BY DAN METCALF
Clipper Film Correspondent
Rated R for graphic violence and language.
Starring Arnold Schwarzenegger, Johnny Knoxville, Rodrigo Santoro, Zach Gilford, Forest Whitaker, Genesis Rodriguez, Jaimie Alexander, Luis Guzmán, Peter Stormare, Eduardo Noriega, Harry Dean Stanton.
Directed by Kim Ji-Woon.
Written by Andrew Knauer
Arnold is back, and depending on who you ask, that may or may not be a good thing. Following his foray into politics and his well-documented marital/paternal issues, it was only a matter of time before the action movie icon returned to his roots (despite a few cameos in the Expendables movies). His first starring role comes in The Last Stand, in theaters on January 18.
Schwarzenegger stars as Sheriff Ray Owens (not exactly an Austrian name, but most audiences gave up on explaining why Arnold has played so many “Americans” with thick accents years ago), a former Los Angeles special forces and narcotics officer who has found peace serving as the primary law enforcement in the small town of Summerton Junction, on the Arizona-Mexico border. As county sheriff, Ray commands a small force of deputies, including Sarah (Jaime Alexander), Mike “Figgy” Figueroa (Luiz Guzman) and the baby-faced rookie deputy Jerry Bailey (Zach Gilford).
Miles away in Las Vegas, FBI agent John Bannister (Forest Whitaker) falls prey to an elaborate scheme to help Mexican drug cartel lord Gabriel Cortez (Eduardo Noriega) escape. During the escape, Cortez also kidnaps a lovely female agent and keeps her as a hostage while driving a stolen supercharged Corvette toward the border in Summerton Junction. Cortez's men, led by the evil Burrell (Peter Stormare), have set up a makeshift bridge over a nearby narrow canyon to allow their leader to simply drive unnoticed into freedom while border agents assemble at a more likely crossing miles away. When Ray's deputies discover Burell's scheme, the hardened sheriff determines to stand up to Cortez and his small army, with a little help from a local firearms enthusiast (Johnny Knoxville) and a former marine (Rodrigo Santoro), who is sitting in his jail.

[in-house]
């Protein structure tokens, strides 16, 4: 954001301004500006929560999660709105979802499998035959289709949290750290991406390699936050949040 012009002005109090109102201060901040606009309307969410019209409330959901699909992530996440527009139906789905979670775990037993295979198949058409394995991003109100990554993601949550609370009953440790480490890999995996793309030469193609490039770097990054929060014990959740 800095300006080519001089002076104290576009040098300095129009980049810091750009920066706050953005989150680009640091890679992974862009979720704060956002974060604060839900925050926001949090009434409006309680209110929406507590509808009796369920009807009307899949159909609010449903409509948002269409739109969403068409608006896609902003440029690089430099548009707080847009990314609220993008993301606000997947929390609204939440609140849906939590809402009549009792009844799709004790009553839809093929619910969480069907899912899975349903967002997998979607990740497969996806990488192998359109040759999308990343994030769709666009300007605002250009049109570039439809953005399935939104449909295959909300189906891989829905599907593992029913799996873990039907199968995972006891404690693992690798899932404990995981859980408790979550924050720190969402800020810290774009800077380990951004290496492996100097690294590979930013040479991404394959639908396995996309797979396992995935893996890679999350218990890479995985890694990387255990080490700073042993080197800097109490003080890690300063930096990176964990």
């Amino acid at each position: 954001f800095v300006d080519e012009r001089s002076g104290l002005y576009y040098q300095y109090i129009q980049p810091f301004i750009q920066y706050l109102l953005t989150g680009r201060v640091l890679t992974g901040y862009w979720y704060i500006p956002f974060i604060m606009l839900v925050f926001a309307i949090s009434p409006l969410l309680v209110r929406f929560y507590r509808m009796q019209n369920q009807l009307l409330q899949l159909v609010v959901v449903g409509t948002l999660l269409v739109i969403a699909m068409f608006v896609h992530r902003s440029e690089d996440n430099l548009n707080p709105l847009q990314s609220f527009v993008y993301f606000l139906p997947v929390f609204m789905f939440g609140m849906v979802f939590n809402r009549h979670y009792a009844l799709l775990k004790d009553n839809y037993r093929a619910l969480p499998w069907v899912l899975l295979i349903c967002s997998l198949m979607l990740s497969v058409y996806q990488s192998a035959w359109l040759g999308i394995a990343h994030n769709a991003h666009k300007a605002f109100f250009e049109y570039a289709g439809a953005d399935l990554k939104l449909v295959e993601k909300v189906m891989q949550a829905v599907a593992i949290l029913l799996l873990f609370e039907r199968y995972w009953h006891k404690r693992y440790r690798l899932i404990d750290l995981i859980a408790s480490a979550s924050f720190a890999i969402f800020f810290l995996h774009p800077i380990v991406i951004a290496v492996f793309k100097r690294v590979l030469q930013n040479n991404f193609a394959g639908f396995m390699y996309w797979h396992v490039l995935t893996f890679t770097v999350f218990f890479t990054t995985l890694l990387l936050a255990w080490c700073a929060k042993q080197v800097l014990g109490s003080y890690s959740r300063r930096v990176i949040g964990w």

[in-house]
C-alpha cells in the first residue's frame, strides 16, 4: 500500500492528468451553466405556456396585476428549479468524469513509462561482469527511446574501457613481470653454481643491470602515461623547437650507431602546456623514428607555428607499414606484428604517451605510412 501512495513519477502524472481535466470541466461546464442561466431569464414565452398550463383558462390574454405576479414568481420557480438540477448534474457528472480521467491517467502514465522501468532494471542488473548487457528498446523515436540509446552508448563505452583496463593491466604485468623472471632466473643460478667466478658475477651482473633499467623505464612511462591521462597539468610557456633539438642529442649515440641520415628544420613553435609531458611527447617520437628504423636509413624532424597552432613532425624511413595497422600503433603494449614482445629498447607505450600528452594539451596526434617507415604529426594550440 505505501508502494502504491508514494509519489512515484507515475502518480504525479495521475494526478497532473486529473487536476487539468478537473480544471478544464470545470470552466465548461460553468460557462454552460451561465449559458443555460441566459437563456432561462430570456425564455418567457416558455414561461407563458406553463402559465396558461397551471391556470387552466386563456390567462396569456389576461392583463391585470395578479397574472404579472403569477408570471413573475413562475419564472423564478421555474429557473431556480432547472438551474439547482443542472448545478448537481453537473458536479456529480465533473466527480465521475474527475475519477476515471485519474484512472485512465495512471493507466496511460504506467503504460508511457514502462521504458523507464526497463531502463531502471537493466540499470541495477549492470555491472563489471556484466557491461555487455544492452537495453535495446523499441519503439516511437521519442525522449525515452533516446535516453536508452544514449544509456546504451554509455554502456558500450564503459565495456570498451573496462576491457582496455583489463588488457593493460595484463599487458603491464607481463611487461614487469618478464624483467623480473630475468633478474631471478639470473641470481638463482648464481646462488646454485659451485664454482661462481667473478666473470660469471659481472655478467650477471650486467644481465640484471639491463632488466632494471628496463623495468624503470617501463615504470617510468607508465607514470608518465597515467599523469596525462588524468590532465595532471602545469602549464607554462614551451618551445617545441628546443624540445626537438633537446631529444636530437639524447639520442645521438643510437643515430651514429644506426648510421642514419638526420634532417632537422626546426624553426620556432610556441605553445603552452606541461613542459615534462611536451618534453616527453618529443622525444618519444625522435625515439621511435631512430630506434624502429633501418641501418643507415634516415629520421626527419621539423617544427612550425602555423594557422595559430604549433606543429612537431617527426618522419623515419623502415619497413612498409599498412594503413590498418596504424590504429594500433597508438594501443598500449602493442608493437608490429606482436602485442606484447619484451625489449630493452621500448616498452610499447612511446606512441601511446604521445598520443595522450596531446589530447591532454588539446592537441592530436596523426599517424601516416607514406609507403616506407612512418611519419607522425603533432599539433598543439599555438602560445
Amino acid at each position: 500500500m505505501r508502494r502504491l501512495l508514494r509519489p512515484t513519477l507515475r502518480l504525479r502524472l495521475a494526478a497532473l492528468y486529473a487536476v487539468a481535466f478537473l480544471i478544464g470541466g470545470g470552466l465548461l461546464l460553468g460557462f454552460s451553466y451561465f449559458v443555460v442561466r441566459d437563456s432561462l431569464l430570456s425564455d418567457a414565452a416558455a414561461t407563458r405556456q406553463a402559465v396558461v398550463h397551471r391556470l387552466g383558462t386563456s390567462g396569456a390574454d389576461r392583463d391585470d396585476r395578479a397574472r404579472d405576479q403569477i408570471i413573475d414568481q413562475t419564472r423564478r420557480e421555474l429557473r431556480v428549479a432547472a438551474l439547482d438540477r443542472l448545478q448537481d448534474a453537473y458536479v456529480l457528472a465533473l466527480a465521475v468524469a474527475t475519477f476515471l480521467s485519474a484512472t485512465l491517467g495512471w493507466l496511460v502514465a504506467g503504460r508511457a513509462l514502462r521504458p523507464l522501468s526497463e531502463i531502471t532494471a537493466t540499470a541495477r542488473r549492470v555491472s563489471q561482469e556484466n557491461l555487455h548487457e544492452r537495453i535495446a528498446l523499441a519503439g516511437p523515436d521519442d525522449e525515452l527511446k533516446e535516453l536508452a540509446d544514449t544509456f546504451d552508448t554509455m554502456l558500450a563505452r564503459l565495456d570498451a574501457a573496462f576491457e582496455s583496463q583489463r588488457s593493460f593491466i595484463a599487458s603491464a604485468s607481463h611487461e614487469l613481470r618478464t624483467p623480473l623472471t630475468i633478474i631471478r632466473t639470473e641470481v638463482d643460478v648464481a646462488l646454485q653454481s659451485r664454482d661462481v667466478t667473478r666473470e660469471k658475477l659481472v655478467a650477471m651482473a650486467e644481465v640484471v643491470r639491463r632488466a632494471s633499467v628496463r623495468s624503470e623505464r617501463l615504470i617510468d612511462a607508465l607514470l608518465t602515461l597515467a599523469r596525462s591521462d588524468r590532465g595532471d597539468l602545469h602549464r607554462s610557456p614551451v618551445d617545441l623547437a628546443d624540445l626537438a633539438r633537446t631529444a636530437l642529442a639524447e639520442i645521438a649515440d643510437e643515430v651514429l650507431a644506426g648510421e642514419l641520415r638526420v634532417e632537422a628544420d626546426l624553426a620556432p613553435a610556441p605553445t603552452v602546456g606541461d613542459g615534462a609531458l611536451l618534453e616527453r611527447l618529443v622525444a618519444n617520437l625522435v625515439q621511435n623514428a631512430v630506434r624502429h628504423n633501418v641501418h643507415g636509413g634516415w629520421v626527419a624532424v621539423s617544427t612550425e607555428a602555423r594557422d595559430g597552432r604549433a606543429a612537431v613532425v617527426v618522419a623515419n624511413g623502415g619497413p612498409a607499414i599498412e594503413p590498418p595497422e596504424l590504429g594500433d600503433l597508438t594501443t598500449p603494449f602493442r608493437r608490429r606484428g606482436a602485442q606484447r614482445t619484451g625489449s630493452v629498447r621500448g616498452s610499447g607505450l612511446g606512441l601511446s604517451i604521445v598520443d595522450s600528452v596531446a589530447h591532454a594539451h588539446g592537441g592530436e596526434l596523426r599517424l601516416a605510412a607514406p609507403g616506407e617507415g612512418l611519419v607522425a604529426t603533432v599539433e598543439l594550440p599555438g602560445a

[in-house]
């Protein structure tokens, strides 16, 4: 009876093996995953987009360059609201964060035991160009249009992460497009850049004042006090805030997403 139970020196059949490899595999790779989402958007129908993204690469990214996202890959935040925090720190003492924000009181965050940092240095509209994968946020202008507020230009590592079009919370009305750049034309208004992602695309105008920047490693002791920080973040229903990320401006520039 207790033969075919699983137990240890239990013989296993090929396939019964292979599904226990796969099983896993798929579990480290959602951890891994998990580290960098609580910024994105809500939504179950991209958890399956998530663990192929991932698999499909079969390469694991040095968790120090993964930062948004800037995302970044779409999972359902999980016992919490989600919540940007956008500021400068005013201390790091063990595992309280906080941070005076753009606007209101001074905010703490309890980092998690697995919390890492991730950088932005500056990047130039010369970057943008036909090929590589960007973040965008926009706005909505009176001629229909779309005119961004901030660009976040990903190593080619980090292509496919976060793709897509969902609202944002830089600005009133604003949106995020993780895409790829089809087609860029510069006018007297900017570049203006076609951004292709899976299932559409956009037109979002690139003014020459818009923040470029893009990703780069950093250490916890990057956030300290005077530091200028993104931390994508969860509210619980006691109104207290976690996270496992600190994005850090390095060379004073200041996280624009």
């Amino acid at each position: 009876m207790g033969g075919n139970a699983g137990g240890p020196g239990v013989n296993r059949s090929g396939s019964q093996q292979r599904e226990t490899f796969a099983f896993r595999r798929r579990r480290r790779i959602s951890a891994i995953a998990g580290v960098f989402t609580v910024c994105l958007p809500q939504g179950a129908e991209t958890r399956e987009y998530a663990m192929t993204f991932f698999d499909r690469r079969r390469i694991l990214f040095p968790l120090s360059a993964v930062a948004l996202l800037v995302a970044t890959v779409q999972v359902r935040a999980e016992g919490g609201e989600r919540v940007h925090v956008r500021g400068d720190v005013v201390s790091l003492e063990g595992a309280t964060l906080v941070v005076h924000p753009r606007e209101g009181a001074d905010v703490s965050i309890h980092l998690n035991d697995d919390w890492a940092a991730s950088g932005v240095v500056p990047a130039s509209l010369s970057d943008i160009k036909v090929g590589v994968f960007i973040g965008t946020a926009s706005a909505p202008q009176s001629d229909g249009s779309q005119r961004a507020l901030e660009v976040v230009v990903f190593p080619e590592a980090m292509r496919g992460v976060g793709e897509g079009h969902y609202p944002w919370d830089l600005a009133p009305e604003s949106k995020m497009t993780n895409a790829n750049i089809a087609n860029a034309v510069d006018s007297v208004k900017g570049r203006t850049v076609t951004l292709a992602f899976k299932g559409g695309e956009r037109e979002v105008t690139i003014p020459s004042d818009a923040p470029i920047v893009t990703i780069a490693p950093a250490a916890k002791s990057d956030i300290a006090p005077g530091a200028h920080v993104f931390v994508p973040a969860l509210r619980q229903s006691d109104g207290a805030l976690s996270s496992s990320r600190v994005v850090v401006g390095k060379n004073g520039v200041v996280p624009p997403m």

A great battle in the streets of Summerton Junction ensues, with bloody and action-packed results.
The Last Stand is in many ways the perfect vehicle for Schwarzenegger to re-enter the action film world, since the movie closely resembles a majority of his movie resume. It's full of macho one-liners, improbable stunts, and the kind of comedy Arnold and his fans became accustomed to over the years of his heyday.
Sure, the acting is over-the-top, the script is inane and the story is completely implausible, but people willing to plop down their hard-earned cash to see Schwarzenegger movies aren't really expecting Citizen Kane, are they? So, if a lot of gory gun play, some harsh language and a silly story don't bother you, go ahead and see The Last Stand. If you're waiting for another Citizen Kane, keep waiting.